Submission Number: MBTL-EIS-0003157 

Received: 11/13/2013 3:22:00 PM
Commenter: Neil Wieczoreck
Organization: 
State: 

Agency: Cowlitz County, the Washington Department of Ecology, and the U.S. Army Corps of Engineers
Initiative: Millennium Bulk-Terminals Longview EIS
Attachments: No Attachments
Submission Text
From:Neilneww@centurylink.net Sent:Wednesday, November 13, 2013 3:22 PM To:comments@millenniumbulkeiswa.gov Subject:Comments on Cowlitz County EIS

It is with great concern for the environment that I write to ask your support of the Millennium Bulk Terminals proposed Longview coal export project. The pains that have been taken to strike a balance between environmental and economic concerns is impressive. This project is an example of how ports should be developed and I would like to see it move forward without delay.

The scoping decision should require that the EIS incorporate existing environmental documents in lieu of necessitating new reports and examination. This should be used to prevent the EIS from accumulating background data where such data already is in existing approved NEPA documents. For example, the BLM's Wright Area EIS analyzes the impact from consumption in coal burning plants of the entire annual output of the PRB--~ 450 mtpy. It concludes the impact is not significant. Surely then 50 mtpy , or even the cumulative impact of 100 mtpy from Millennium, Gateway and Coyote is not significant. Therefor this topic can be addressed briefly and the work of the BLM EIS can be incorporated by reference in support.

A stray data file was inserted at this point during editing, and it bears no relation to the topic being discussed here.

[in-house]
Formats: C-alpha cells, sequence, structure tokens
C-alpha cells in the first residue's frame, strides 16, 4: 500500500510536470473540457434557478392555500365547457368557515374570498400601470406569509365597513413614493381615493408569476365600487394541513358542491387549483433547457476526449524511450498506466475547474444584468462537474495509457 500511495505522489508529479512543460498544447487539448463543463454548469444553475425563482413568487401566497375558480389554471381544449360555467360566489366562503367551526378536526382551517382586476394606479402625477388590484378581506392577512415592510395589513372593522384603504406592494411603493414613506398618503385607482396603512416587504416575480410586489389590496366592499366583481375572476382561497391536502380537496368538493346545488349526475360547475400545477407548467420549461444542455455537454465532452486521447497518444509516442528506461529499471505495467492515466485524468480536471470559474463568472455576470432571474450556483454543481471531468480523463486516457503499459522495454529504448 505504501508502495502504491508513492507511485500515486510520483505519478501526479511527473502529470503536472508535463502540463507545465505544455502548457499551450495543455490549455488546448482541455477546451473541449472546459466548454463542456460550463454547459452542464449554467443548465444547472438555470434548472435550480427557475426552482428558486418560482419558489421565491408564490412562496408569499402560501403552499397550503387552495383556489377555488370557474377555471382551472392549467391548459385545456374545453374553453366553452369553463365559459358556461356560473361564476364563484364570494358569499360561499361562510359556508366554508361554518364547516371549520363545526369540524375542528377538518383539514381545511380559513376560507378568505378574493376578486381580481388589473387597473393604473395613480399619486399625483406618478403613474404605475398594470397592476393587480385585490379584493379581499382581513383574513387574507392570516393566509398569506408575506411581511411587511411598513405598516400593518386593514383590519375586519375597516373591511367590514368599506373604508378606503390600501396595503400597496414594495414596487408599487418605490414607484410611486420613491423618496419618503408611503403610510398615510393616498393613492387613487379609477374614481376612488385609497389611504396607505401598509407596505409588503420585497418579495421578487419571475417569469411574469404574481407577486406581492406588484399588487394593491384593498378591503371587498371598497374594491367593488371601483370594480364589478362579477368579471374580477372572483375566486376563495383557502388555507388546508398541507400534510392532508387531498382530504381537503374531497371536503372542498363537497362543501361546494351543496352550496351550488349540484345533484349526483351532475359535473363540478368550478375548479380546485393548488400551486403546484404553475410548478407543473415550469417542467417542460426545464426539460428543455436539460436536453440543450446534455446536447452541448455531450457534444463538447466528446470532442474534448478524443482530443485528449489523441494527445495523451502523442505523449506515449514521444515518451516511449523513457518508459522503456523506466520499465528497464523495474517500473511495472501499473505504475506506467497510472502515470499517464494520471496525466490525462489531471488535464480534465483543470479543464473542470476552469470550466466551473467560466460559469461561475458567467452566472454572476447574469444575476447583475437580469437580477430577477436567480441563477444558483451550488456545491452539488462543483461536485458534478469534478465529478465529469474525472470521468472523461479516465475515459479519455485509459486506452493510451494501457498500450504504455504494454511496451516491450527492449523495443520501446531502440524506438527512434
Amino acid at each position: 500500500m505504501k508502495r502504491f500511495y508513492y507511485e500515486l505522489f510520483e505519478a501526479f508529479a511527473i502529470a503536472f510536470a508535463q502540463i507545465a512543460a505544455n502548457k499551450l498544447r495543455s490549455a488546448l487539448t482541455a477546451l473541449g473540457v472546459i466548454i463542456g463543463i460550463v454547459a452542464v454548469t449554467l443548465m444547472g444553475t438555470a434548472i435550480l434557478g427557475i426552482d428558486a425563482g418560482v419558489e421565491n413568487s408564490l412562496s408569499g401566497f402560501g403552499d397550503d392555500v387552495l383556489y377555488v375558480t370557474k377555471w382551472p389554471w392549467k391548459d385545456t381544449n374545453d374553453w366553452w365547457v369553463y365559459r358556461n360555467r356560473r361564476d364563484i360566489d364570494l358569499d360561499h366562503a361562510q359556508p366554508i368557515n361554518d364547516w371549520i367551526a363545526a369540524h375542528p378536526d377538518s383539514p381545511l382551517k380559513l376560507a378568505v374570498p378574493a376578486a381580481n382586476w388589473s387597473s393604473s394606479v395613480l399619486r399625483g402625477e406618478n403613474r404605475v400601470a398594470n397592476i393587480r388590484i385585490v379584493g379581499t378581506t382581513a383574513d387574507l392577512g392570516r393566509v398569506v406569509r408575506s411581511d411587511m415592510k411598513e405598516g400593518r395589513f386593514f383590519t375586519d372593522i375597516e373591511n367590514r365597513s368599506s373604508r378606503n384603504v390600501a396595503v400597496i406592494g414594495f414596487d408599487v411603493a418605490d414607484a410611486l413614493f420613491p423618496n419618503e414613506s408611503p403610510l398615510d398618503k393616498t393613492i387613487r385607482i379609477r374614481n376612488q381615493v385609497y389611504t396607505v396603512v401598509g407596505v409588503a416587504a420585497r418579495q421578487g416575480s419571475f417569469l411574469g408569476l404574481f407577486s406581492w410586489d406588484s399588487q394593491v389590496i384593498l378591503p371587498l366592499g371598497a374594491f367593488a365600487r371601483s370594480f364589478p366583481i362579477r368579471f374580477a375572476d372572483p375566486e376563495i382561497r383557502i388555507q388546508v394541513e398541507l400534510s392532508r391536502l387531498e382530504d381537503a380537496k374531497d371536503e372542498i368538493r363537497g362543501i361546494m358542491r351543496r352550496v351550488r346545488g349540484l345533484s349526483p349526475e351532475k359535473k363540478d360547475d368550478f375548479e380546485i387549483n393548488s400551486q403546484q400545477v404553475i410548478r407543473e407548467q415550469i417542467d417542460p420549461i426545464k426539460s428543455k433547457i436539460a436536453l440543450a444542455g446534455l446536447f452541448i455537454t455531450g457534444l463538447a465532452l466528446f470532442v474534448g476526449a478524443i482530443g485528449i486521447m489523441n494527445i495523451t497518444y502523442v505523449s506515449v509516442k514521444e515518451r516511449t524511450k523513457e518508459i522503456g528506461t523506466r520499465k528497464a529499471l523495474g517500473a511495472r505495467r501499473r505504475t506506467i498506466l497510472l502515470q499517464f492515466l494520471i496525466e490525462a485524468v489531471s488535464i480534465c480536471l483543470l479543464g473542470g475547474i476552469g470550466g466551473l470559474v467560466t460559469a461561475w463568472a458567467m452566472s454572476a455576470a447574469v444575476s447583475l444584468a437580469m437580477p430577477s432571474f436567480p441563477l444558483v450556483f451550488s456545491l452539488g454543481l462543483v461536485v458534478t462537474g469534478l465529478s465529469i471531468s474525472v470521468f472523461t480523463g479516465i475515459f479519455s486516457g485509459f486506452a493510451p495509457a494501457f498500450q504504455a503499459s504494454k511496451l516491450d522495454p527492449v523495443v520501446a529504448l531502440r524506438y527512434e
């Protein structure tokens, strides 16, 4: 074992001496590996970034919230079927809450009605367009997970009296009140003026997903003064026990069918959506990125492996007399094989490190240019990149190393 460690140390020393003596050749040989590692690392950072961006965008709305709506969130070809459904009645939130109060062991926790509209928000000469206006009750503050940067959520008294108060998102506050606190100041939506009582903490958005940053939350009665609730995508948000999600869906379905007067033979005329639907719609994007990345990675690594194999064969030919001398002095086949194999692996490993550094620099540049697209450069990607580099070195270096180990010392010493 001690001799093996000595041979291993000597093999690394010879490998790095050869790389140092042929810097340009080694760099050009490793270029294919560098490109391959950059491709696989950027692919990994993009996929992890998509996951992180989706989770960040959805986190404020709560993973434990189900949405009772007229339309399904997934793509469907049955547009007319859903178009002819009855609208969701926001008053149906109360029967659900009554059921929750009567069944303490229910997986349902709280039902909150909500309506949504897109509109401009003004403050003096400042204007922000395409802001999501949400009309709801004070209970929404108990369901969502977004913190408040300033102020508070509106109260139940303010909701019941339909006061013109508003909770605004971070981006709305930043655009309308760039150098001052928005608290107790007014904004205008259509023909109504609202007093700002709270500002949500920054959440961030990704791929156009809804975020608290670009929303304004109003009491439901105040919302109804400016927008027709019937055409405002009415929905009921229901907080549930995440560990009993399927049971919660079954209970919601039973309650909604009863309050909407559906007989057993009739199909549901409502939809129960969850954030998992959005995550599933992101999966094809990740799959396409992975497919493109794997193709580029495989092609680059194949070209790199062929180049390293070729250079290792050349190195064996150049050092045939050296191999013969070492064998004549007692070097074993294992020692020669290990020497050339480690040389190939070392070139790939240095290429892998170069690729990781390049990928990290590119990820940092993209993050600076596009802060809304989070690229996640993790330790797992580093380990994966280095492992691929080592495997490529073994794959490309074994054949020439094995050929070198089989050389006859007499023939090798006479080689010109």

Despite some negative opinions, this permitting process will produce facts that show a modern port can be planned by a company, then evaluated by an agency to provide ways for production portals, while at the same time protecting the environment and enhancing the socio-economics of a region. It will be a job well done!

If we cannot use coal on a large scale in the United States, we should at least be able to create jobs by exporting it to countries that do allow coal to furnish the energy for their plants.

Sincerely, Neil Wieczoreck Neilneww@centurylink.net